Smokey Joe’s Café

Broadway’s longest-running jukebox revue rocks out in D.C.

Levi Kreis (center) and the cast of Smokey Joe's Café, directed by Randy Johnson, at Washington, D.C.'s Arena Stage.
Levi Kreis (center) and the cast of Smokey Joe’s Café, directed by Randy Johnson, at Washington, D.C.'s Arena Stage.
(© Teresa Wood)

If you come to Smokey Joe’s Café expecting lavish sets or lots of vignettes, you might be disappointed, as the 39 pop standards featured are done in true musical-revue style — with no spoken dialogue and nary a pomp or circumstance. However, if you are looking for a spectacular display of vocals on some of the most memorable songs of the ’50s and ’60s, expect to be pleased. Arena Stage presents a version that rivals all the enjoyment and fun of the original Broadway production, which ran five years and broke records for a musical revue in the process.

In this production, nine gifted singers perform a collection of rock–and-roll and rhythm-and-blues songs written by the legendary songwriters Jerry Leiber and Mike Stoller. Even if those names are unfamiliar to you, it’s a good bet you’ve heard at least a few of their most known tunes, which were made famous by performers like Elvis, The Drifters, and Peggy Lee, among others.

Tony winner Levi Kreis channels his Tony award-winning performance as Jerry Lee Lewis in Million Dollar Quartet into a positively electrifying performance of Elvis’ "Jailhouse Rock," commandeering the piano for an unforgettable solo and playing to the crowd in true rock-star fashion. Kreis is also sensational on "I Keep Forgettin’." He expertly leads the ensemble with an emotionally charged "Stand By Me."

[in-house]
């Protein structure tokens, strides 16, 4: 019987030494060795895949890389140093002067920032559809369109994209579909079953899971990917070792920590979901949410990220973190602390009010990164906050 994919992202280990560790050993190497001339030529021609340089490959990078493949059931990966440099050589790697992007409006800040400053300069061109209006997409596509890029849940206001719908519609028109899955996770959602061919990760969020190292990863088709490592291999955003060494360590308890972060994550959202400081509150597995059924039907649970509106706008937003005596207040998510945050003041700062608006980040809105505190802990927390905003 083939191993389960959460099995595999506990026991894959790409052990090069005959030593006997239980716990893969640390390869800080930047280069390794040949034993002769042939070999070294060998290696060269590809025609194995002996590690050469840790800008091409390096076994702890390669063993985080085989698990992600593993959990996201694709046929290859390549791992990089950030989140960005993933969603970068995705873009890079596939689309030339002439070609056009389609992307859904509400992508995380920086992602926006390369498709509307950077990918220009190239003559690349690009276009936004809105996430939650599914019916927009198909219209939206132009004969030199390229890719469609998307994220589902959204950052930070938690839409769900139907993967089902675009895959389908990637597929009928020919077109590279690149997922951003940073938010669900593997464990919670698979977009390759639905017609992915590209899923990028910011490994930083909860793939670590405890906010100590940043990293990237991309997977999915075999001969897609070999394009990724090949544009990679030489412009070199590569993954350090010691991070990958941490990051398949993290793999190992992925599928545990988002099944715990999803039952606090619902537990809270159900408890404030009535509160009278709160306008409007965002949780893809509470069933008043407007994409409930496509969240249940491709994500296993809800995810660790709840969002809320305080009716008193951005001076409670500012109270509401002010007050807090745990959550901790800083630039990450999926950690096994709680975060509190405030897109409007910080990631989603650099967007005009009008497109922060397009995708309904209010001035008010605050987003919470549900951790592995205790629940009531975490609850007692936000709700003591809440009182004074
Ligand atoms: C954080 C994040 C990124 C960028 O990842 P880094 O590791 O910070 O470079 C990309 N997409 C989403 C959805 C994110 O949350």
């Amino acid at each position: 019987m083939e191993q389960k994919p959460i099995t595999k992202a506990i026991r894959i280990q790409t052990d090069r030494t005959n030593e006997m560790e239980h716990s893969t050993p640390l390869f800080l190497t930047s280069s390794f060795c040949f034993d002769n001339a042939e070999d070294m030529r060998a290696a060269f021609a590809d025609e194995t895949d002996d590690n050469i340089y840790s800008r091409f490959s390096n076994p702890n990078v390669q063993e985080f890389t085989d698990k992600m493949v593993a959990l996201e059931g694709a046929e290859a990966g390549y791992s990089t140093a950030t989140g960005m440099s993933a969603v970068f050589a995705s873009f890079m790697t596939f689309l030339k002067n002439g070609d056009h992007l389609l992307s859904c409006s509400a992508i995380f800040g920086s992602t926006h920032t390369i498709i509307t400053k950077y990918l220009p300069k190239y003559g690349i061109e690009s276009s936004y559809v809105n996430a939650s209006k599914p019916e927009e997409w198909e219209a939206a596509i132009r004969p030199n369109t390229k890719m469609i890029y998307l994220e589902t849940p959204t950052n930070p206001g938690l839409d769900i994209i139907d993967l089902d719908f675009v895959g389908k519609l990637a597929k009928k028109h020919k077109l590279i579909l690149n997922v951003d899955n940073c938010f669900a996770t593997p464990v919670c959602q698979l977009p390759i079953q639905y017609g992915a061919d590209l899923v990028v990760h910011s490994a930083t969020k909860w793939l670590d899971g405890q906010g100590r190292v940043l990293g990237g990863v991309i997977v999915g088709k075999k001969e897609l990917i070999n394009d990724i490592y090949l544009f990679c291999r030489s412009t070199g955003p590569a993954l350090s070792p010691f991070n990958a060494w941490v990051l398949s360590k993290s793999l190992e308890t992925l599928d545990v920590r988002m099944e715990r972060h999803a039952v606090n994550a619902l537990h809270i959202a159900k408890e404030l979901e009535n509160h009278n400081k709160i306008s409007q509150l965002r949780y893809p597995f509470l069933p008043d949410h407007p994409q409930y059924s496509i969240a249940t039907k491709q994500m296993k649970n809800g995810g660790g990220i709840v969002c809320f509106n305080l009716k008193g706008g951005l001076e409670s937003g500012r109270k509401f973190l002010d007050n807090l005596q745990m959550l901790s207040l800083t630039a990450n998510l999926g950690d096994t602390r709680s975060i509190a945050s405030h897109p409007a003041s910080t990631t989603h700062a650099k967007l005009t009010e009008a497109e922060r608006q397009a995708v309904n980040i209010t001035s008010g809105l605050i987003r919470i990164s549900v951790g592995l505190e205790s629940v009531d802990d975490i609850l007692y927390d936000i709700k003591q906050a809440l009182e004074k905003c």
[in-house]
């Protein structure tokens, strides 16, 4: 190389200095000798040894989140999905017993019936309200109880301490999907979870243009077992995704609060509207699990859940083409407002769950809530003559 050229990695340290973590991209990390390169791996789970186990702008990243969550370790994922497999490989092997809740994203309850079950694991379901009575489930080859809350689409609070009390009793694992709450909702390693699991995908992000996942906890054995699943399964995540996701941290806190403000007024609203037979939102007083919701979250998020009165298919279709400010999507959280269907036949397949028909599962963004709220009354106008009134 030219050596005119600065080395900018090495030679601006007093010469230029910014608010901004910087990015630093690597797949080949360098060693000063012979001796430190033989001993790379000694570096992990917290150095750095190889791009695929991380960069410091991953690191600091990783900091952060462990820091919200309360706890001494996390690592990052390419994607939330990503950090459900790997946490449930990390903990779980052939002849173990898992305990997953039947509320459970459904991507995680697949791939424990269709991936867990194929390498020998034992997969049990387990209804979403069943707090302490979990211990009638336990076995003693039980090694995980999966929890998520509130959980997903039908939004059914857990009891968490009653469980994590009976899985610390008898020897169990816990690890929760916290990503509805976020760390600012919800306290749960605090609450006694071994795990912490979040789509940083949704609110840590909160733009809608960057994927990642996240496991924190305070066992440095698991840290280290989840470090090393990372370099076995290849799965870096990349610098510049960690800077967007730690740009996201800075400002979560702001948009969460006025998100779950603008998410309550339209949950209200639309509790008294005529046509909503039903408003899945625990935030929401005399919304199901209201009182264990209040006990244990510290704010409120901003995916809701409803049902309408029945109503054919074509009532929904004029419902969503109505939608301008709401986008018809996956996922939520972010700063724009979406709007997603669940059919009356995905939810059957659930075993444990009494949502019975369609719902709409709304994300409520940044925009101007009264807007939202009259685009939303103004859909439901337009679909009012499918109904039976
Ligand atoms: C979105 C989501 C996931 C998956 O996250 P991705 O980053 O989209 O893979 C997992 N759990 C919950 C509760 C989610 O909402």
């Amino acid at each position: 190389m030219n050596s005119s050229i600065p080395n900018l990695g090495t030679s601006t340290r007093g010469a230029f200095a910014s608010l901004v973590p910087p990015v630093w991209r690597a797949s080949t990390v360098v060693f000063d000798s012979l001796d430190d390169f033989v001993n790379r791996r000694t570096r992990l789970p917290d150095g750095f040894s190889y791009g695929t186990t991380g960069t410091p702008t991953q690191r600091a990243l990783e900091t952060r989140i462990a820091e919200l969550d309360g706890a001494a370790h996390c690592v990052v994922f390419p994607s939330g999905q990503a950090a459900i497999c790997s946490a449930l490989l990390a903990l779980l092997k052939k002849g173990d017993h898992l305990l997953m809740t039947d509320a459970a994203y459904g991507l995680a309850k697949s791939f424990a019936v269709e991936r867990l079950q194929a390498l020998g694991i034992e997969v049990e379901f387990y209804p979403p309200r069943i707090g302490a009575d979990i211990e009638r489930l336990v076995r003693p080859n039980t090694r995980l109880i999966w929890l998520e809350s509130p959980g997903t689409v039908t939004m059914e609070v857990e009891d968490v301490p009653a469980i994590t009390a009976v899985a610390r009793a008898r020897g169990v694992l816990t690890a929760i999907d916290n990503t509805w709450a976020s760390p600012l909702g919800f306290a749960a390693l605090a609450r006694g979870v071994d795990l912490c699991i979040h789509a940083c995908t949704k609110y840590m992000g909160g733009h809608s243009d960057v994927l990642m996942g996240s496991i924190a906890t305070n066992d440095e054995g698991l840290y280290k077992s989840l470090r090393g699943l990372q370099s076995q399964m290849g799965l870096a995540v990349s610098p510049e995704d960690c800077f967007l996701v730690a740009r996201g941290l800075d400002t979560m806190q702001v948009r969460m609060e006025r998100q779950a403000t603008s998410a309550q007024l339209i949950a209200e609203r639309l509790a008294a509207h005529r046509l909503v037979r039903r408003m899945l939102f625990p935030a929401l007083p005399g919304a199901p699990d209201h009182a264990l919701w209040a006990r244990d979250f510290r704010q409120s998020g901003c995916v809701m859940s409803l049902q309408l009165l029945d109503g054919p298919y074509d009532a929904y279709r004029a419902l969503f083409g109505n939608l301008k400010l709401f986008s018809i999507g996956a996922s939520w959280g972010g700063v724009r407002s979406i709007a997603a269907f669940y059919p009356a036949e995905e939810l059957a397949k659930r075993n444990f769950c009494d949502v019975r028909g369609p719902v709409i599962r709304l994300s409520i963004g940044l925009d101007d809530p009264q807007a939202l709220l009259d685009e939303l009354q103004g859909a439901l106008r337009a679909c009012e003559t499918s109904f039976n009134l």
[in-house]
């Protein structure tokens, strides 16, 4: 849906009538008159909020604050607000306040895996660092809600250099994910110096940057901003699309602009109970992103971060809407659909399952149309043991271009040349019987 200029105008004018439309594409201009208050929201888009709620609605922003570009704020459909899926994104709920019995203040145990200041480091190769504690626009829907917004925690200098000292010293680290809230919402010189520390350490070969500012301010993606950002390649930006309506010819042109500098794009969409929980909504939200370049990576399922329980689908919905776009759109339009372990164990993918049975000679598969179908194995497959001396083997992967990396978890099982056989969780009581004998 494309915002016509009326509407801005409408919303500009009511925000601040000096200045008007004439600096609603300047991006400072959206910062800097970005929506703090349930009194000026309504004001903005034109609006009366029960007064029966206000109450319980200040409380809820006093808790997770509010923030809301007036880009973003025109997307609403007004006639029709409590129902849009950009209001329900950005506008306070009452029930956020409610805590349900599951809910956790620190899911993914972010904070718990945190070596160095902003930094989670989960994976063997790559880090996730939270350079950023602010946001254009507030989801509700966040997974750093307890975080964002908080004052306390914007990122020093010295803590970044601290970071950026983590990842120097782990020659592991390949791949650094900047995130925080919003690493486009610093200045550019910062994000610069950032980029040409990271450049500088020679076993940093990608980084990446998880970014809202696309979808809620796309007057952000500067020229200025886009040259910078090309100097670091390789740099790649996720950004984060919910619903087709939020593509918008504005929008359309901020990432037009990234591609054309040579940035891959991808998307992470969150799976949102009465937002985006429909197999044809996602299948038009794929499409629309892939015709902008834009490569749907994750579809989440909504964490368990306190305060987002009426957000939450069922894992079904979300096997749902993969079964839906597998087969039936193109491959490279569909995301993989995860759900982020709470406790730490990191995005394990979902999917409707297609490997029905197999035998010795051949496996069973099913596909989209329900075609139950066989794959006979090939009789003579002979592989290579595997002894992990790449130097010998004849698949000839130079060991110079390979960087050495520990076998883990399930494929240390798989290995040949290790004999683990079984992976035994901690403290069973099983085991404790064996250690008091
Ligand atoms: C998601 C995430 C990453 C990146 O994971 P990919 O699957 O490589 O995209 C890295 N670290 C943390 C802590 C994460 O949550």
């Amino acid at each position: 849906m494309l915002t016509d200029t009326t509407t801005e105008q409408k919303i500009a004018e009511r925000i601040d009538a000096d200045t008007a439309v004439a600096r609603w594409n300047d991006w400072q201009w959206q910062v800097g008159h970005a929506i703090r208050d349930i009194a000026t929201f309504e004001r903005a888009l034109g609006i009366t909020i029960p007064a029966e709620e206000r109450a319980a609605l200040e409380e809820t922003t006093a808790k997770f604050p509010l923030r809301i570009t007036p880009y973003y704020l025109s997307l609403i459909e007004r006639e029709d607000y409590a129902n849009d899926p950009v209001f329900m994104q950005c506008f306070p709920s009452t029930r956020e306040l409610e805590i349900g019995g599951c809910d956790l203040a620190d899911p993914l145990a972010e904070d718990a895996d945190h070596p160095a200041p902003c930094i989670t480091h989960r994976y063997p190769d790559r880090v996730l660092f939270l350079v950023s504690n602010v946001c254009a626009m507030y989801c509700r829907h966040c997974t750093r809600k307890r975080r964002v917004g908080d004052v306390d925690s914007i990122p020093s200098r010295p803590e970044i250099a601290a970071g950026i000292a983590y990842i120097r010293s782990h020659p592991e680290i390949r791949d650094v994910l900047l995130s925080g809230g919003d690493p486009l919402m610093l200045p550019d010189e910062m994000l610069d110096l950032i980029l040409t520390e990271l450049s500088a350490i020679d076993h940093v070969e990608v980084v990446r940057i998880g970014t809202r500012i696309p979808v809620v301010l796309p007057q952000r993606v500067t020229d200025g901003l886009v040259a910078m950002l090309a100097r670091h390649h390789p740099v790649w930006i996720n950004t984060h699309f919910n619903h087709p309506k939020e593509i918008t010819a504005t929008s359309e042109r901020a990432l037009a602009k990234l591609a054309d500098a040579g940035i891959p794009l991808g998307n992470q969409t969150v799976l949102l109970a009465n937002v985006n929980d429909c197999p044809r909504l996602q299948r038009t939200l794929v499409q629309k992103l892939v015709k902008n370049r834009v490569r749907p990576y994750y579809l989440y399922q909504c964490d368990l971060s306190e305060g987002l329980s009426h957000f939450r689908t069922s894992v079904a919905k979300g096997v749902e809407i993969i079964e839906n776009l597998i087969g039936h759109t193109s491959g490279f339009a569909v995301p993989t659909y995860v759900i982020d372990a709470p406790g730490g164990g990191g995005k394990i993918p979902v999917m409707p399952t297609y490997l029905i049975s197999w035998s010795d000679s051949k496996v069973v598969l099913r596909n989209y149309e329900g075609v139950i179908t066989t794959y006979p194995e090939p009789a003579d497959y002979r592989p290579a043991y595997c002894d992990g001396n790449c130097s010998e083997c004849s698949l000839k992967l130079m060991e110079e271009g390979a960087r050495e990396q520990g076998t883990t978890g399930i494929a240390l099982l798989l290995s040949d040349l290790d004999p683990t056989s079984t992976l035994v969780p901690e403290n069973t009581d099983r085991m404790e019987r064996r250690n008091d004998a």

The male quartet of Jay Adriel, Austin Colby, Michael J. Mainwaring, and Stephawn P. Stephens magnificently re-creates the sound of The Coasters, who boasted 24 Leiber and Stoller chart hits, with "Young Blood" and "Searchin." During one of the rare songs utilizing props, the same foursome engages in clever choreography involving hats and jackets on a welcoming version of "Shoppin’ for Clothes." Mainwaring collects some laughs and is one of the most personable in the cast. With a deep voice that could rival the Four Tops’ Levi Stubbs, Stephens’ songs show a great deal of charisma. He is old-school debonair on his duet "Love Me/Don’t" with Nova Payton. She takes lead on "Hound Dog" in a fresh and sultry version of the King’s classic.

It is hard to keep eyes off of dance captain Ashley Blair Fitzgerald whenever she’s on stage as her moves are hypnotizing, especially when she answers Colby’s cry of "Teach Me How to Shimmy" with an expert lesson. Fitzgerald also delivers a wonderful duet on "Trouble," teaming up with Kara-Tameika Watkins, who herself kills with the power anthem "I’m a Woman" and shines with solo efforts "Pearl’s a Singer," "Some Cats Know," and "Neighborhood."

The one downside to Arena’s version is that they chose to stage it in its in-the-round Fichandler Stage. As a result, all of the action — in this case the dancing — takes place on the peripherals of the stage’s edge, with the band in a rising pit in the middle. And while the seven-musician band led by Rick Fox doesn’t miss a note, their presence in the middle of the stage is distracting at times and makes you fear for the performers’ safety during some of the more heavily choreographed numbers. Luckily, director Randy Johnson, who knows a thing or two about music having directed last year’s One Night With Janis Joplin, handles the limited space issues estimably.

Ilona Somogyi’s costumes are colorful, paying respect to the fashions of the time, making the quick changes by the cast look effortless.

All in all, Smokey Joe’s Café provides a great listen to the music of the past and brings back memories of a time when you could turn on the radio and hear great harmonies and fun, worthy lyrics. It is like watching a jukebox come to life.

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